Star Log: March 20, 2010

After a late Friday night, I awoke at noon on Saturday and walked over for brunch to find around a hundred people standing outside of the Colket Center with two fire trucks near by.  Thankfully all was well, save for a minor fire in the kitchen area.  Lauren returned from her trip to Boston later in the day and we went on a nice walk to an antique store in downtown Salem.  Upon returning to the dorms, I came across an internet article about the International Space Station and thought it might be a good idea to see if  it would be flying over anytime soon.  Surprisingly, later that night at 8:12pm it would be making a 5 minute fly over from North West to East South East, making  tonight a perfect opportunity for my first attempt at viewing the ISS through a telescope!

International Space Station Fly Over:
Around 8:00pm, my friend Andy and I set up the telescope on the back quad of the college.  The sun was setting and we had spent about a half hour observing the Moon.  A few minutes before the fly over, two men from  a music group called Barefoot Truth, who were performing on campus that night, came over and asked what we were looking at.  They took some quick views of the Moon and were very interested in seeing the ISS.  Around 8:11 the most beautiful thing I have ever seen in my life appeared from the distance, it was Lauren, who was fashionably late, showing up just seconds before the Space Station.  8:12 swings around and right on schedule a dim star appeared right above the Colket Center sailing across the sky.  It began faint but became as bright as Venus it passed over head.  Now came the hard part, attempting to view in through the telescope.  It can be difficult enough to find and track a slow-moving planet, never mind a football field sized Space Station moving at 17,000 mph and orbiting 200 miles above the Earth.  After about 20 seconds of attempts,  it finally became visible and flew through the field of view in less than a second, looking like a very bright blur.  At this point there were now 5 people hanging around the telescope and all got at least a split second view of the space station through the eye piece while I tracked it through the finder scope.  As it continued to move across the sky one more attempt was given to actually try to keep it in the eye piece’s field of view for an extended period of time.  This was accomplished just as the Station was near its highest point in the sky and through tracking it for around 5 to 10 seconds the bright blur that had been viewed earlier turned into a detailed object.  At 48X magnification,  the pods in the middle where the astronauts are located were somewhat visible, but more amazingly and sharp were the two sets of solar panels on both sides of the Space Station.  The way is which the Station glowed with brightness, particularly the inner pods, along with the detail that was discerned from its solar panels truly made this one of the most memorable experiences I have ever had in astronomy.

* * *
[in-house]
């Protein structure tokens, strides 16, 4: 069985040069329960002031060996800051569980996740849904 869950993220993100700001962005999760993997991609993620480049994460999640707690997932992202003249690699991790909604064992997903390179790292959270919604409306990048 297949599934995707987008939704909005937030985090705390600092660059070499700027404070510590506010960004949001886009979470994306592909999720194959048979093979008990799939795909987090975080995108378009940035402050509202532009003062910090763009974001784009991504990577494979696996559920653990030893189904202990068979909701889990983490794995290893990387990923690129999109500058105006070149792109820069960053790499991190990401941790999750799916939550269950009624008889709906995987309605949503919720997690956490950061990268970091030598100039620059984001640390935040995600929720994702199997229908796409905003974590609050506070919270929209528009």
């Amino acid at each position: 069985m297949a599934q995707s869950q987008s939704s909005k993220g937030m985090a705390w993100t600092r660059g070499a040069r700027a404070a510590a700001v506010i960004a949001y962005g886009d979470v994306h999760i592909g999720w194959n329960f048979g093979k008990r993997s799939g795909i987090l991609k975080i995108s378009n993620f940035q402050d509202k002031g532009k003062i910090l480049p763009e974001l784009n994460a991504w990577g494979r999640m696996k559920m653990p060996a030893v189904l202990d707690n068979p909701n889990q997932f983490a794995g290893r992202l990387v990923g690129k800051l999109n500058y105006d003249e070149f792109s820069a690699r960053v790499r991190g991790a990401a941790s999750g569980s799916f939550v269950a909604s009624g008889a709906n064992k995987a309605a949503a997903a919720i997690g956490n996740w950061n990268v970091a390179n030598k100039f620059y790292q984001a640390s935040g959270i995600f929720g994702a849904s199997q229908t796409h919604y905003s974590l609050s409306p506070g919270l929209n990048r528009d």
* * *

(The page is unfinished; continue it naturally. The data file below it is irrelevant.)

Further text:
Sketch of the ISS as viewed at 48X magnification: